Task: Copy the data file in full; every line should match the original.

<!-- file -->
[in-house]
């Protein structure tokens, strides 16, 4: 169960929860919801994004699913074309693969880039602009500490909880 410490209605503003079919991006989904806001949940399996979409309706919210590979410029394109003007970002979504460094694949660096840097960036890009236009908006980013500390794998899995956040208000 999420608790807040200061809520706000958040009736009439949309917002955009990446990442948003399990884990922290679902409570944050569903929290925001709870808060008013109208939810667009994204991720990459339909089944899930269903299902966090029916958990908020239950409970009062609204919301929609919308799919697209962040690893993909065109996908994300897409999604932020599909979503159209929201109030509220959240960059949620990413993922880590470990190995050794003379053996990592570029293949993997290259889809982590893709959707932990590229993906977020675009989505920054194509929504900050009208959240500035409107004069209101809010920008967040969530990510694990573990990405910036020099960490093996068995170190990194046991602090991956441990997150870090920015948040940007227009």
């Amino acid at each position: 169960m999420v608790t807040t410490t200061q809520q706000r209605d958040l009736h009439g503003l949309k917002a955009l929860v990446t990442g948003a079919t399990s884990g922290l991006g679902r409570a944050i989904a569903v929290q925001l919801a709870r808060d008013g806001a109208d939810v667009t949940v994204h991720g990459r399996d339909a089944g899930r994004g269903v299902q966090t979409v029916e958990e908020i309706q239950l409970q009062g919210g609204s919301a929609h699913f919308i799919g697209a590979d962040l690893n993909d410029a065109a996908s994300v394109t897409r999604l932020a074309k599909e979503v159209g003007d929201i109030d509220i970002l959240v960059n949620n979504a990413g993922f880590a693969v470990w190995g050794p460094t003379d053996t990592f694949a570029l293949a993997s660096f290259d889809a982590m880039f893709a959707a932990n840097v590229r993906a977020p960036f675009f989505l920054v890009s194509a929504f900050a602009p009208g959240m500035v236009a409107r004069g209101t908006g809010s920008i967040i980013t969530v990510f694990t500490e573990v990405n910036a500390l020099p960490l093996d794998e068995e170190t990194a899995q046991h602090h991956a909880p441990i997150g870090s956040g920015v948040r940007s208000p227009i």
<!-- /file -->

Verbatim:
[in-house]
């Protein structure tokens, strides 16, 4: 169960929860919801994004699913074309693969880039602009500490909880 410490209605503003079919991006989904806001949940399996979409309706919210590979410029394109003007970002979504460094694949660096840097960036890009236009908006980013500390794998899995956040208000 999420608790807040200061809520706000958040009736009439949309917002955009990446990442948003399990884990922290679902409570944050569903929290925001709870808060008013109208939810667009994204991720990459339909089944899930269903299902966090029916958990908020239950409970009062609204919301929609919308799919697209962040690893993909065109996908994300897409999604932020599909979503159209929201109030509220959240960059949620990413993922880590470990190995050794003379053996990592570029293949993997290259889809982590893709959707932990590229993906977020675009989505920054194509929504900050009208959240500035409107004069209101809010920008967040969530990510694990573990990405910036020099960490093996068995170190990194046991602090991956441990997150870090920015948040940007227009």
């Amino acid at each position: 169960m999420v608790t807040t410490t200061q809520q706000r209605d958040l009736h009439g503003l949309k917002a955009l929860v990446t990442g948003a079919t399990s884990g922290l991006g679902r409570a944050i989904a569903v929290q925001l919801a709870r808060d008013g806001a109208d939810v667009t949940v994204h991720g990459r399996d339909a089944g899930r994004g269903v299902q966090t979409v029916e958990e908020i309706q239950l409970q009062g919210g609204s919301a929609h699913f919308i799919g697209a590979d962040l690893n993909d410029a065109a996908s994300v394109t897409r999604l932020a074309k599909e979503v159209g003007d929201i109030d509220i970002l959240v960059n949620n979504a990413g993922f880590a693969v470990w190995g050794p460094t003379d053996t990592f694949a570029l293949a993997s660096f290259d889809a982590m880039f893709a959707a932990n840097v590229r993906a977020p960036f675009f989505l920054v890009s194509a929504f900050a602009p009208g959240m500035v236009a409107r004069g209101t908006g809010s920008i967040i980013t969530v990510f694990t500490e573990v990405n910036a500390l020099p960490l093996d794998e068995e170190t990194a899995q046991h602090h991956a909880p441990i997150g870090s956040g920015v948040r940007s208000p227009i």